March 8th, 2014

Darklight Festival

Juxtapositional Reimaginings

That tiny URL should go to: Weaponized Books of 2010

We shouldn’t assume there was a grand plan

The Blank Swan is Elie’s highly original treatise on the financial markets — presenting a totally revolutionary rethinking of derivative pricing and technology. It is not a diatribe against Nassim Taleb’s The Black Swan, but criticises the whole background or framework of predictable and unpredictable events — white and black swans alike —, i.e. the very category of prediction. [1]


The Bible tells that king Saul waged war against the Edomites (1 Samuel, 14.47) and that David gained supremacy over the Edomites (2 Samuel, 8.13-14). A pro-Egyptian insurrection against David's son and successor Solomon is also recorded (1 Kings, 11.14), but from the Biblical remark that Solomon could send out ships to a country named Ophir (1 Kings, 9.26-28), we may deduce that he regained control (cf. 1 Kings, 22.48-50).

Reimagining War in the 21st Century
Manabrata Guha


The former US Chairman of the Joint Chiefs of Staff, General Peter Pace, United States Marine Corps (USMC), in his assessment of the Quadrennial Defense Review (QDR) 2006, remarked that “[a]ny attempt to predict the future security environment of 2025 is inherently difficult… Given the dynamics of change over time, we must develop a mix of agile and flexible capabilities to mitigate uncertainty.” He also noted that the QDR acknowledges that “victory in this long war depends on information, perception, and how and what we communicate as much as [the] application of kinetic effects” While General Pace’s immediate reference was to the war on terrorism, the sense of uncertainty and indeterminacy that permeates his assessment points to the growing recognition that “victory” is as transient as the other elements that constitute this emerging condition. When considered in the context of the rationally predictable security calculus of the now fading Cold War strategic paradigm, this recognition represents a distinct shift in how global militaries — particularly the US military and defense establishment — have begun to perceive the emerging strategic environment. The 2006 QDR describes this shift in the following terms:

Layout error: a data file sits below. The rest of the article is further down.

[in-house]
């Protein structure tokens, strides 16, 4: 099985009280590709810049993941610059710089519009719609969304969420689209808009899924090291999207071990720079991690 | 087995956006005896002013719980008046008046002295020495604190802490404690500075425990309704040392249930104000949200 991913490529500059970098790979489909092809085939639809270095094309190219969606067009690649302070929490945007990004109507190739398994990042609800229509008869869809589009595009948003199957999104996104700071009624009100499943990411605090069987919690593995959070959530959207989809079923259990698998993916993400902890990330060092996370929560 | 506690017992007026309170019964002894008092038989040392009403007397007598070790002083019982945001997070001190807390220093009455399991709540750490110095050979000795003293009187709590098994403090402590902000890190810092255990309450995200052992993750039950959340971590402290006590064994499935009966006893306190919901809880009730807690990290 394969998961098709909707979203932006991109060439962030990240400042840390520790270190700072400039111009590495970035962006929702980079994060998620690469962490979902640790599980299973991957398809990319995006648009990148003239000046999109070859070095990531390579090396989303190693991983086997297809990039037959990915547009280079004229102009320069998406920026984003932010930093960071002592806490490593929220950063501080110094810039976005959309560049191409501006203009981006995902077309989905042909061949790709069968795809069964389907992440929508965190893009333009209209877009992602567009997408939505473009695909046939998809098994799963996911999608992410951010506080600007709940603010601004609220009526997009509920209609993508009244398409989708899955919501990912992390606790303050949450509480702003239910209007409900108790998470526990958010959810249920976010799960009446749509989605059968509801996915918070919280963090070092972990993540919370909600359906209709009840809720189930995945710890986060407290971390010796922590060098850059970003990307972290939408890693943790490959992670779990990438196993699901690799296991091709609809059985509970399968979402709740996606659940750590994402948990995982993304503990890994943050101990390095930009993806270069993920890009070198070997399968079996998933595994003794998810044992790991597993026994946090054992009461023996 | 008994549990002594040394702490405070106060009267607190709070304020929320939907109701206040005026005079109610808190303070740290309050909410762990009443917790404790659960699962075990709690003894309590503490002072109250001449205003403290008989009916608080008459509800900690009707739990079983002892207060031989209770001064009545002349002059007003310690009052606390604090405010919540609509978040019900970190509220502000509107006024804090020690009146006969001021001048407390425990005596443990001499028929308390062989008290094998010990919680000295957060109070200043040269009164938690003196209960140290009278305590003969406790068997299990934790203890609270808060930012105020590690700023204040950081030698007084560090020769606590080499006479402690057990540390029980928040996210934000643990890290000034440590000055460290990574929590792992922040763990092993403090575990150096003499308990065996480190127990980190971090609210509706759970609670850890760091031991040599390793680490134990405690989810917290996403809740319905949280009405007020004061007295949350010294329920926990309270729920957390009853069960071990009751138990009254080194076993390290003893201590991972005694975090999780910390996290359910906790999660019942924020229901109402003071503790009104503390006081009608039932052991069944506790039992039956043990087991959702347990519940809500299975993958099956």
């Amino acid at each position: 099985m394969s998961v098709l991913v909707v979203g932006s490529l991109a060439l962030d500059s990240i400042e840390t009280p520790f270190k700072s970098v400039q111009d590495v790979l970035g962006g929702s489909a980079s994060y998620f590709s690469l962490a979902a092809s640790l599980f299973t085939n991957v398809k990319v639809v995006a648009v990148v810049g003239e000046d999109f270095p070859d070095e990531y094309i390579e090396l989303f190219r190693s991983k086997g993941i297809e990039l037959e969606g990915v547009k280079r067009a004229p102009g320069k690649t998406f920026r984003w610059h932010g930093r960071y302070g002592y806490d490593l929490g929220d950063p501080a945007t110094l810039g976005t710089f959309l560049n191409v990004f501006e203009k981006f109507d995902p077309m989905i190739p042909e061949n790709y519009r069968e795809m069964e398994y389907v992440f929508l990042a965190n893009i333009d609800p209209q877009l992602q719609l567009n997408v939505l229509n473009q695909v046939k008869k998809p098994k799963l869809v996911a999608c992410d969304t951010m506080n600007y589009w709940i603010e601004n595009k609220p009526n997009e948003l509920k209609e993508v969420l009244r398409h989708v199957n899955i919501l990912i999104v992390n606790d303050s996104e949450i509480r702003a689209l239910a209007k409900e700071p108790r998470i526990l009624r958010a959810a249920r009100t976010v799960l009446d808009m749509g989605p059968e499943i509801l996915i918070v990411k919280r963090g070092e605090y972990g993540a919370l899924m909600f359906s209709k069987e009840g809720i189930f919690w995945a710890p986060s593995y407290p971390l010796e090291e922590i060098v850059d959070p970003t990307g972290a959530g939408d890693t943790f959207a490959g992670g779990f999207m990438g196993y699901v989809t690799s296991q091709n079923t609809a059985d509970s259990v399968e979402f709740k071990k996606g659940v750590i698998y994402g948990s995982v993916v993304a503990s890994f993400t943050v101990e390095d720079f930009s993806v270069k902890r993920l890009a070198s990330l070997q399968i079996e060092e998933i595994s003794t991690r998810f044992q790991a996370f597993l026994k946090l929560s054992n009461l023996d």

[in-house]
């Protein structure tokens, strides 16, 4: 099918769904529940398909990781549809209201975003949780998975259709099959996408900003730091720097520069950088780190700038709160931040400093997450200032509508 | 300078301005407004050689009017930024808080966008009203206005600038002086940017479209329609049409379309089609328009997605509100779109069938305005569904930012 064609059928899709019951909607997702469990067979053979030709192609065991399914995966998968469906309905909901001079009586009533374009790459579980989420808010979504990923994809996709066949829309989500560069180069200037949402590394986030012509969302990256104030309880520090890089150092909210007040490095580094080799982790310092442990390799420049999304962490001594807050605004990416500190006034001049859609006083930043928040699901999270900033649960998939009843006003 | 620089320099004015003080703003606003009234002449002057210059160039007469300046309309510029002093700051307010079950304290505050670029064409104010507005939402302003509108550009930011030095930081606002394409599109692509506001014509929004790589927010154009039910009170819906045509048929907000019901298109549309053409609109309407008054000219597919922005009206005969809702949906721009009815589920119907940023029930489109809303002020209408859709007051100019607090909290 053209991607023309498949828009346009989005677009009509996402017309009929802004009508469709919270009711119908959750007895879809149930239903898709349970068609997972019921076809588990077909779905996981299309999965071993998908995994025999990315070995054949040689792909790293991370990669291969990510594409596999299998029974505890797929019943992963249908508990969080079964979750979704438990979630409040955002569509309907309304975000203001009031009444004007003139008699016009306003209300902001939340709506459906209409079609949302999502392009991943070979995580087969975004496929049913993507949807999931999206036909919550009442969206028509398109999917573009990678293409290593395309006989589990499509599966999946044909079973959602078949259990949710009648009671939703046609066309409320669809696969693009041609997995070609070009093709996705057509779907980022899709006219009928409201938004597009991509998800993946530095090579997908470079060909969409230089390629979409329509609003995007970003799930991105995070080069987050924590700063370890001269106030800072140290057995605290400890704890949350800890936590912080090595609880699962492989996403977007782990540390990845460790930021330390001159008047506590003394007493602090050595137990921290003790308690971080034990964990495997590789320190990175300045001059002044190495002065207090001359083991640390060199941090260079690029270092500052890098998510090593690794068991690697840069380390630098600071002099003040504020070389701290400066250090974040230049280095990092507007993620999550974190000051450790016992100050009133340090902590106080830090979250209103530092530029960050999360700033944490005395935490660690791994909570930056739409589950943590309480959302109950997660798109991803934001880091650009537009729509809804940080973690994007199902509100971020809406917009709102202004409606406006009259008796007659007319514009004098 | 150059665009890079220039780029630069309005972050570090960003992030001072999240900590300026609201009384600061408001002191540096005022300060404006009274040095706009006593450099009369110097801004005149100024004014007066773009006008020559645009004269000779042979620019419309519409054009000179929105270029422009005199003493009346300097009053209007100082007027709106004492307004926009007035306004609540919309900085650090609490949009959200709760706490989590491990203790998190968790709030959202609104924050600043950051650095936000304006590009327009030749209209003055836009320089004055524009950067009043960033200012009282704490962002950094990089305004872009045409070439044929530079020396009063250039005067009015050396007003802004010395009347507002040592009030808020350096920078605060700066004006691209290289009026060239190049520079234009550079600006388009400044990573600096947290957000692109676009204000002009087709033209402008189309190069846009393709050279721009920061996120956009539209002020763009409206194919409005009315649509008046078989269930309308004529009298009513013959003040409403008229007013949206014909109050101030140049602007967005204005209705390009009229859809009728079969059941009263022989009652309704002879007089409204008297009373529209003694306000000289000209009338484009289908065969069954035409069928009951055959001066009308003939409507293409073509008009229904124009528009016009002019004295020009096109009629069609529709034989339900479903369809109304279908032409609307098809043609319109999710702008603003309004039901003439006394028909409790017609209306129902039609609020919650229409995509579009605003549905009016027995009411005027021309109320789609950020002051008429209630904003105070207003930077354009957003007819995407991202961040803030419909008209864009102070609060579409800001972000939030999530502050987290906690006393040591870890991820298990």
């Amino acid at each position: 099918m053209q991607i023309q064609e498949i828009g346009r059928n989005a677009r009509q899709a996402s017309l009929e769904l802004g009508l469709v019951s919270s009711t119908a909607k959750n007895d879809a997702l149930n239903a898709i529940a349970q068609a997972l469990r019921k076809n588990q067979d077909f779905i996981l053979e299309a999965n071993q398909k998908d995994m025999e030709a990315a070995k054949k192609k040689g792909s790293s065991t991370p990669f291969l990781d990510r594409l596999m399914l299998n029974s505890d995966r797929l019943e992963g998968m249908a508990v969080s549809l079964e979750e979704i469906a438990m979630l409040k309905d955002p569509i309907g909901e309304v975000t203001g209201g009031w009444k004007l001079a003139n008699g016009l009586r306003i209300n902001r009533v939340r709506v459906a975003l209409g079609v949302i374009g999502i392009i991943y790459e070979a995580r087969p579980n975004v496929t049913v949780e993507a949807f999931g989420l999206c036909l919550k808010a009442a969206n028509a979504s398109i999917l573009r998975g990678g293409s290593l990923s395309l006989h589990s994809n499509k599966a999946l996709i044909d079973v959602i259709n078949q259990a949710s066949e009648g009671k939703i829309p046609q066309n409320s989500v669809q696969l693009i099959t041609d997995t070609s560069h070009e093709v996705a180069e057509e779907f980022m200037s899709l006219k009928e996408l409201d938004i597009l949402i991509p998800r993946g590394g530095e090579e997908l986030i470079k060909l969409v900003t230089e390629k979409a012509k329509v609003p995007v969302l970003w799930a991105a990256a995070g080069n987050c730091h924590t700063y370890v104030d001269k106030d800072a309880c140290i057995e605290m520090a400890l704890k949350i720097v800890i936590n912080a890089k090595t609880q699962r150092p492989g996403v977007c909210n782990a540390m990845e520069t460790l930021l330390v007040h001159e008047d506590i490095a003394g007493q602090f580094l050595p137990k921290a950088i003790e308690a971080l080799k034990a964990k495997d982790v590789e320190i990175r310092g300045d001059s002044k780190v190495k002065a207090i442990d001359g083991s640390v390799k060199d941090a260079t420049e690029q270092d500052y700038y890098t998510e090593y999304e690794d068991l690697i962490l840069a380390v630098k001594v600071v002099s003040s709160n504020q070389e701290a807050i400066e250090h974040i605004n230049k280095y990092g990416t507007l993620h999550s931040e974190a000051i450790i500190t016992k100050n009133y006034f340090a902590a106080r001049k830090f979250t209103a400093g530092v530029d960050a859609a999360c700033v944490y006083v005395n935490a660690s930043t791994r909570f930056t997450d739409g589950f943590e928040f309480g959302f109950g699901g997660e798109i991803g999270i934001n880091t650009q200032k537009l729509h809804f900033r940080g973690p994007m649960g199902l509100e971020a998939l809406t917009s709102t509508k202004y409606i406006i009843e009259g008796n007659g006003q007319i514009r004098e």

• From a peacetime tempo — to a wartime sense of urgency
 • From a time of reasonable predictability — to an era of surprise and uncertainty
 • From single-focused threats — to complex challenges
 • From nation-state threats — to decentralized network threats
 • From conducting war against nations — to conducting war in countries we are not at war with (safe havens)
 • From large institutional forces (tail) — to more powerful operational capabilities (teeth).

What is interesting about this description is that perhaps for the first time in the history of the modern military, the military machine — a state-owned and run apparatus — is explicitly thinking of and, in some cases, even operating outside the orbit of the State.

Theorizing war in the age of networks
“We fight, get beat, rise, and fight again”
Nathanael Greene

“Perspective Is Everything”